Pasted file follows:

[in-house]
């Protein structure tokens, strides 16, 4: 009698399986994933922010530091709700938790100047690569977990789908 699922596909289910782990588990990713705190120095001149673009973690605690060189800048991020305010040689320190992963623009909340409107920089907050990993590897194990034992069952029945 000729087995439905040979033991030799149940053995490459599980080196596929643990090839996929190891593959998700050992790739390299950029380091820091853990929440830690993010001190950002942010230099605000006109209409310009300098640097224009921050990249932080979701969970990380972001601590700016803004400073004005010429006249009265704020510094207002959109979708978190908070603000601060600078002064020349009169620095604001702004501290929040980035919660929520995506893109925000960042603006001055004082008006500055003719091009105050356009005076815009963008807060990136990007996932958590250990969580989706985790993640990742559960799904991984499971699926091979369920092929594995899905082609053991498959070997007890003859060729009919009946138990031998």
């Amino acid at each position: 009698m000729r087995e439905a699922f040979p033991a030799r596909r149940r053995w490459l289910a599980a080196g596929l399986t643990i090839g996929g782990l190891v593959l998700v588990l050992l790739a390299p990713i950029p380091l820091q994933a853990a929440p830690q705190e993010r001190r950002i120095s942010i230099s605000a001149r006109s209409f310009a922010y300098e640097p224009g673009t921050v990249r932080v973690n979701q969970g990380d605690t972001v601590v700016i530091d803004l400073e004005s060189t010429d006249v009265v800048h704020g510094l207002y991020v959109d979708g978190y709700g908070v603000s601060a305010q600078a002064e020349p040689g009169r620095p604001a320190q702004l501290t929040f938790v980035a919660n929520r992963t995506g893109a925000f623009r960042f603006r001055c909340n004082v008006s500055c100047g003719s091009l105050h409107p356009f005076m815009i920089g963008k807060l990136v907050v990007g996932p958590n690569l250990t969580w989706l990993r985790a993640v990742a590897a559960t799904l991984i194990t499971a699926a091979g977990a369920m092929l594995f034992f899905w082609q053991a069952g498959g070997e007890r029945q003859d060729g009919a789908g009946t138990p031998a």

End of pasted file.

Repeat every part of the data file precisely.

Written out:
[in-house]
């Protein structure tokens, strides 16, 4: 009698399986994933922010530091709700938790100047690569977990789908 699922596909289910782990588990990713705190120095001149673009973690605690060189800048991020305010040689320190992963623009909340409107920089907050990993590897194990034992069952029945 000729087995439905040979033991030799149940053995490459599980080196596929643990090839996929190891593959998700050992790739390299950029380091820091853990929440830690993010001190950002942010230099605000006109209409310009300098640097224009921050990249932080979701969970990380972001601590700016803004400073004005010429006249009265704020510094207002959109979708978190908070603000601060600078002064020349009169620095604001702004501290929040980035919660929520995506893109925000960042603006001055004082008006500055003719091009105050356009005076815009963008807060990136990007996932958590250990969580989706985790993640990742559960799904991984499971699926091979369920092929594995899905082609053991498959070997007890003859060729009919009946138990031998």
């Amino acid at each position: 009698m000729r087995e439905a699922f040979p033991a030799r596909r149940r053995w490459l289910a599980a080196g596929l399986t643990i090839g996929g782990l190891v593959l998700v588990l050992l790739a390299p990713i950029p380091l820091q994933a853990a929440p830690q705190e993010r001190r950002i120095s942010i230099s605000a001149r006109s209409f310009a922010y300098e640097p224009g673009t921050v990249r932080v973690n979701q969970g990380d605690t972001v601590v700016i530091d803004l400073e004005s060189t010429d006249v009265v800048h704020g510094l207002y991020v959109d979708g978190y709700g908070v603000s601060a305010q600078a002064e020349p040689g009169r620095p604001a320190q702004l501290t929040f938790v980035a919660n929520r992963t995506g893109a925000f623009r960042f603006r001055c909340n004082v008006s500055c100047g003719s091009l105050h409107p356009f005076m815009i920089g963008k807060l990136v907050v990007g996932p958590n690569l250990t969580w989706l990993r985790a993640v990742a590897a559960t799904l991984i194990t499971a699926a091979g977990a369920m092929l594995f034992f899905w082609q053991a069952g498959g070997e007890r029945q003859d060729g009919a789908g009946t138990p031998a």